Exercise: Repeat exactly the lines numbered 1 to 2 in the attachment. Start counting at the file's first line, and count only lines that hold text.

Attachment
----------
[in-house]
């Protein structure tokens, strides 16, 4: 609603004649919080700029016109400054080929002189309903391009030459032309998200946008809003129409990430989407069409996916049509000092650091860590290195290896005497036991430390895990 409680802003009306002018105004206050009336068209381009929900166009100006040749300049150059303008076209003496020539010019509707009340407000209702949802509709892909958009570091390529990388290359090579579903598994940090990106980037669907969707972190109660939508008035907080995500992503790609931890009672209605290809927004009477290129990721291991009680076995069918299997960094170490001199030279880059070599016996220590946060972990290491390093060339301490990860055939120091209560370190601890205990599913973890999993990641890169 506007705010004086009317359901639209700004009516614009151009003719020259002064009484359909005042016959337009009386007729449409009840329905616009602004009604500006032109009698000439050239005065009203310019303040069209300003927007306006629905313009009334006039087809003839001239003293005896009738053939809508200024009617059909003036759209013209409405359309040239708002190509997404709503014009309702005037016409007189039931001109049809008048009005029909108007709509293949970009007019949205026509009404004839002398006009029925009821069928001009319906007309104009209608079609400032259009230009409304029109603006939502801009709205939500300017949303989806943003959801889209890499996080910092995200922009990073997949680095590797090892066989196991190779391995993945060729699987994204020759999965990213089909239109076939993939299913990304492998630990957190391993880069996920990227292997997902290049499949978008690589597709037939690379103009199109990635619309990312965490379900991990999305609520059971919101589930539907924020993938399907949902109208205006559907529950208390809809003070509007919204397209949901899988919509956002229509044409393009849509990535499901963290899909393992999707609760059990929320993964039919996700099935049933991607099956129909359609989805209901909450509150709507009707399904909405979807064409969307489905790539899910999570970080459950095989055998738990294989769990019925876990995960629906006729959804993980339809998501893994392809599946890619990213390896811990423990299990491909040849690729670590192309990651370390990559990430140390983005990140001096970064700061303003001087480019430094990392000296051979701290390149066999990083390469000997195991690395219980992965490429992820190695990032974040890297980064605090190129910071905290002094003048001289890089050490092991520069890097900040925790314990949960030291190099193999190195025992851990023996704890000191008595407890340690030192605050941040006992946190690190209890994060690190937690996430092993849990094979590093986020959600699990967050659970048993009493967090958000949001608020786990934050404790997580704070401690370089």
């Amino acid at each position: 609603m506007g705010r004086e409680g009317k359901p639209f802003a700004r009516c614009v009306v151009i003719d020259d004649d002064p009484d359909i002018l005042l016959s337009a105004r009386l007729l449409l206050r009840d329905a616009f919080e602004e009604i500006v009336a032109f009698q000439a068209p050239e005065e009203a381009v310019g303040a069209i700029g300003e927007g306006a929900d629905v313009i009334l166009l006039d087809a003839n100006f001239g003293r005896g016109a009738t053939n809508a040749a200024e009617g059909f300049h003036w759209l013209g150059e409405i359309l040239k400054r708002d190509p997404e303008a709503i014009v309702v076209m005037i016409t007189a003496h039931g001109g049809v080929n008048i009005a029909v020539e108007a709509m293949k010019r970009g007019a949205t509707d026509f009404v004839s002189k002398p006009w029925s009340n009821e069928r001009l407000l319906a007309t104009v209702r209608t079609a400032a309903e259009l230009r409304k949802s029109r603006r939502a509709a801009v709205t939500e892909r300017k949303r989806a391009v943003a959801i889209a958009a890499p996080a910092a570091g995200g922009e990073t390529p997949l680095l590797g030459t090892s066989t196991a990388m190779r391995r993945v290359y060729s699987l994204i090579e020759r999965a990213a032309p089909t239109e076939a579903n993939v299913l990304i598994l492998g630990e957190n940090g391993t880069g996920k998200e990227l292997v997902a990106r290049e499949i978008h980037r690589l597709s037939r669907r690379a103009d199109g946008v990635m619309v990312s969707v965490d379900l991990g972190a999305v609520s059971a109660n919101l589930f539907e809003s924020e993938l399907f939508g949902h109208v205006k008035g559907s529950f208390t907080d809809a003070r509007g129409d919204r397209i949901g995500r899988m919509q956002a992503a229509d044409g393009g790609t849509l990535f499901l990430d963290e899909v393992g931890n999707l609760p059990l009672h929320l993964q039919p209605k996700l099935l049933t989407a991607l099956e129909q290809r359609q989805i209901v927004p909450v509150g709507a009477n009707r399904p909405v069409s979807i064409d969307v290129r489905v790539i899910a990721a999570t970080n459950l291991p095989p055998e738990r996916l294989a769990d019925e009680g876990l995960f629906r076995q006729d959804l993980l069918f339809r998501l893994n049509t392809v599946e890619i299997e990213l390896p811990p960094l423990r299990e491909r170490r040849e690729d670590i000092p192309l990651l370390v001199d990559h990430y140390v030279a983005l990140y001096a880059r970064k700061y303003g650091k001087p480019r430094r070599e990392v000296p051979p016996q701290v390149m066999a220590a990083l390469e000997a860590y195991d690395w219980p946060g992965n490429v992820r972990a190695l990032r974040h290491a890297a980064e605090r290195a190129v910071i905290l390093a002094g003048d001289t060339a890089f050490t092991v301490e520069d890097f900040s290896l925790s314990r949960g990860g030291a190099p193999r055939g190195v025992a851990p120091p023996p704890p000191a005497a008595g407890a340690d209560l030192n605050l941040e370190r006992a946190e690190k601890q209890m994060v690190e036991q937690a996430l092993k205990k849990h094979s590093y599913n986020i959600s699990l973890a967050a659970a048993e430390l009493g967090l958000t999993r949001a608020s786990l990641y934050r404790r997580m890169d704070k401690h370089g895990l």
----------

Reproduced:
[in-house]
């Protein structure tokens, strides 16, 4: 609603004649919080700029016109400054080929002189309903391009030459032309998200946008809003129409990430989407069409996916049509000092650091860590290195290896005497036991430390895990 409680802003009306002018105004206050009336068209381009929900166009100006040749300049150059303008076209003496020539010019509707009340407000209702949802509709892909958009570091390529990388290359090579579903598994940090990106980037669907969707972190109660939508008035907080995500992503790609931890009672209605290809927004009477290129990721291991009680076995069918299997960094170490001199030279880059070599016996220590946060972990290491390093060339301490990860055939120091209560370190601890205990599913973890999993990641890169 506007705010004086009317359901639209700004009516614009151009003719020259002064009484359909005042016959337009009386007729449409009840329905616009602004009604500006032109009698000439050239005065009203310019303040069209300003927007306006629905313009009334006039087809003839001239003293005896009738053939809508200024009617059909003036759209013209409405359309040239708002190509997404709503014009309702005037016409007189039931001109049809008048009005029909108007709509293949970009007019949205026509009404004839002398006009029925009821069928001009319906007309104009209608079609400032259009230009409304029109603006939502801009709205939500300017949303989806943003959801889209890499996080910092995200922009990073997949680095590797090892066989196991190779391995993945060729699987994204020759999965990213089909239109076939993939299913990304492998630990957190391993880069996920990227292997997902290049499949978008690589597709037939690379103009199109990635619309990312965490379900991990999305609520059971919101589930539907924020993938399907949902109208205006559907529950208390809809003070509007919204397209949901899988919509956002229509044409393009849509990535499901963290899909393992999707609760059990929320993964039919996700099935049933991607099956129909359609989805209901909450509150709507009707399904909405979807064409969307489905790539899910999570970080459950095989055998738990294989769990019925876990995960629906006729959804993980339809998501893994392809599946890619990213390896811990423990299990491909040849690729670590192309990651370390990559990430140390983005990140001096970064700061303003001087480019430094990392000296051979701290390149066999990083390469000997195991690395219980992965490429992820190695990032974040890297980064605090190129910071905290002094003048001289890089050490092991520069890097900040925790314990949960030291190099193999190195025992851990023996704890000191008595407890340690030192605050941040006992946190690190209890994060690190937690996430092993849990094979590093986020959600699990967050659970048993009493967090958000949001608020786990934050404790997580704070401690370089």